Vet Notes : cats
Hair Today, Gone Tomorrow
Trichobezoars (the medical term for hairballs) form in the cats' stomach after hair is ingested during the grooming process. The majority of the hair ingested passes through the digestive tract and becomes a component of cat stool. However, some residual hair remains and accumulates in the stomach. When the mass of hair is vomited, it often takes on the cylindrical shape of the esophagus.
Hairballs are a natural and usually benign occurrence in cats. Rarely, however, very large hairballs can lead to complications, particularly in long hair breed cats or cats that groom themselves excessively. Hairballs can exit the stomach and uncommonly form a blockage or obstruction in the intestinal tract. If their hair remains in the stomach and hairballs are not periodically vomited up, the stomach can become drastically distended and full with one large hairball. This can lead to chronic vomiting and even malnutrition. Sometimes, pet owners may misinterpret frequent vomiting as hairballs and as a result let another problem go undetected. If vomiting (with or without hair) occurs regularly more than twice a week, a visit to the veterinarian is recommended.
Managing hairballs is a twofold process - prevention and treatment. Prevention is best achieved by brushing cats frequently at home to remove loose hair before it is ingested. Long hair breeds can be shaved to limit the amount of hair ingested. For cats that are excessive groomers, distraction with toys and extra playtime may limit the amount of hair ingested. Commercial hairball management diets are available. These diets work by both improving a cat's coat, limiting the amount of hair shed, as well as by providing fiber to help promote passage of hair through the digestive tract. Treatment of recurrent or chronic hairballs usually involves administration of a petroleum based laxative gel orally to cats to help the hairball pass. As dehydration can cause the hairball to harden, supplemental fluids may be administered to help a cat vomit or pass a hairball. Finally, severe and or obstructive hairballs may require endoscopic or surgical removal.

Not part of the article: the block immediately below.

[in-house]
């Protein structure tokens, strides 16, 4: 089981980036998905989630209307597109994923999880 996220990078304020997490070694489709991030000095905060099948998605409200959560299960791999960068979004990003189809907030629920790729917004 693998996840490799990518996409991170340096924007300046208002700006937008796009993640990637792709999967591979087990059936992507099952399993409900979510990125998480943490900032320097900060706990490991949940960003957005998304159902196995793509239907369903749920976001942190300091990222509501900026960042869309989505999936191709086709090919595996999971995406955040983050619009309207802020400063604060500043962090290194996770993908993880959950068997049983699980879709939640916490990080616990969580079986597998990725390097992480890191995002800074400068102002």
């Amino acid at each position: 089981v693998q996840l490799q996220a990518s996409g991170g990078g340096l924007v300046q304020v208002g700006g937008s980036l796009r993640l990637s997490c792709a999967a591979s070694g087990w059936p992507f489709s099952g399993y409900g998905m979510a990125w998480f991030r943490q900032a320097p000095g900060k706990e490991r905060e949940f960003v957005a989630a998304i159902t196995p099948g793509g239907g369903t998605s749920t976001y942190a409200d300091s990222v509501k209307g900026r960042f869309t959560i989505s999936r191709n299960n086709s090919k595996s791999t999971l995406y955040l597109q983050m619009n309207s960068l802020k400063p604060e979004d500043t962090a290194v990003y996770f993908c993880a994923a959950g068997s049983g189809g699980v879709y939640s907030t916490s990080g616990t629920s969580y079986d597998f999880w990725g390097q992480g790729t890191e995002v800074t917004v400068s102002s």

Luckily for our feline friends, hairballs tend to be a bigger nuisance for their owners than for themselves!